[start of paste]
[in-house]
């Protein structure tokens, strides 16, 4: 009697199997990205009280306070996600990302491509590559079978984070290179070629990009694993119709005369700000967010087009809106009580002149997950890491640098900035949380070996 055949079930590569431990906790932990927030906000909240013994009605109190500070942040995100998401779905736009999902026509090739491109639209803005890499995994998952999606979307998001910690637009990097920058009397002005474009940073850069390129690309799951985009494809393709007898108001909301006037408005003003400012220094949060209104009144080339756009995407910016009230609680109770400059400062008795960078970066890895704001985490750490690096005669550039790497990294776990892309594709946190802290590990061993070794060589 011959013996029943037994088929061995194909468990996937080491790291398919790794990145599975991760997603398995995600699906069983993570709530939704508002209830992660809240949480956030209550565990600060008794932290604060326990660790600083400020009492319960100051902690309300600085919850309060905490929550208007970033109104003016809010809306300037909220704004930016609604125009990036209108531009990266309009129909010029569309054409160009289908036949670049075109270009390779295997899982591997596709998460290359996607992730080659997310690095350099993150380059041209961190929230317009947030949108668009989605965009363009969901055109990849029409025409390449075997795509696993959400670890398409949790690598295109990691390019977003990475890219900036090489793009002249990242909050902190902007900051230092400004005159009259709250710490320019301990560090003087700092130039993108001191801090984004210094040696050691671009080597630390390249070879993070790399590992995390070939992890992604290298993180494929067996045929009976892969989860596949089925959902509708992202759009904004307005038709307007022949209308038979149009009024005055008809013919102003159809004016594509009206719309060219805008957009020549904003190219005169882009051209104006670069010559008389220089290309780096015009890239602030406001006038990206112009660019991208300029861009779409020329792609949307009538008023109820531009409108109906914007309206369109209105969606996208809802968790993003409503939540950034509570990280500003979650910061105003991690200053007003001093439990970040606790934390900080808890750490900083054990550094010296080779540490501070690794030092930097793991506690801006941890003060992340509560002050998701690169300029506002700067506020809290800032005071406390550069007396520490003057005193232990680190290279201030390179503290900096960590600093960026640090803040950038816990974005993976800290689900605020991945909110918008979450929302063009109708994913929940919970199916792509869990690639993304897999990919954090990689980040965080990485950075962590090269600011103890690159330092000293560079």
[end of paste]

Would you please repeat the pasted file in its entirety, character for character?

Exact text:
[in-house]
């Protein structure tokens, strides 16, 4: 009697199997990205009280306070996600990302491509590559079978984070290179070629990009694993119709005369700000967010087009809106009580002149997950890491640098900035949380070996 055949079930590569431990906790932990927030906000909240013994009605109190500070942040995100998401779905736009999902026509090739491109639209803005890499995994998952999606979307998001910690637009990097920058009397002005474009940073850069390129690309799951985009494809393709007898108001909301006037408005003003400012220094949060209104009144080339756009995407910016009230609680109770400059400062008795960078970066890895704001985490750490690096005669550039790497990294776990892309594709946190802290590990061993070794060589 011959013996029943037994088929061995194909468990996937080491790291398919790794990145599975991760997603398995995600699906069983993570709530939704508002209830992660809240949480956030209550565990600060008794932290604060326990660790600083400020009492319960100051902690309300600085919850309060905490929550208007970033109104003016809010809306300037909220704004930016609604125009990036209108531009990266309009129909010029569309054409160009289908036949670049075109270009390779295997899982591997596709998460290359996607992730080659997310690095350099993150380059041209961190929230317009947030949108668009989605965009363009969901055109990849029409025409390449075997795509696993959400670890398409949790690598295109990691390019977003990475890219900036090489793009002249990242909050902190902007900051230092400004005159009259709250710490320019301990560090003087700092130039993108001191801090984004210094040696050691671009080597630390390249070879993070790399590992995390070939992890992604290298993180494929067996045929009976892969989860596949089925959902509708992202759009904004307005038709307007022949209308038979149009009024005055008809013919102003159809004016594509009206719309060219805008957009020549904003190219005169882009051209104006670069010559008389220089290309780096015009890239602030406001006038990206112009660019991208300029861009779409020329792609949307009538008023109820531009409108109906914007309206369109209105969606996208809802968790993003409503939540950034509570990280500003979650910061105003991690200053007003001093439990970040606790934390900080808890750490900083054990550094010296080779540490501070690794030092930097793991506690801006941890003060992340509560002050998701690169300029506002700067506020809290800032005071406390550069007396520490003057005193232990680190290279201030390179503290900096960590600093960026640090803040950038816990974005993976800290689900605020991945909110918008979450929302063009109708994913929940919970199916792509869990690639993304897999990919954090990689980040965080990485950075962590090269600011103890690159330092000293560079």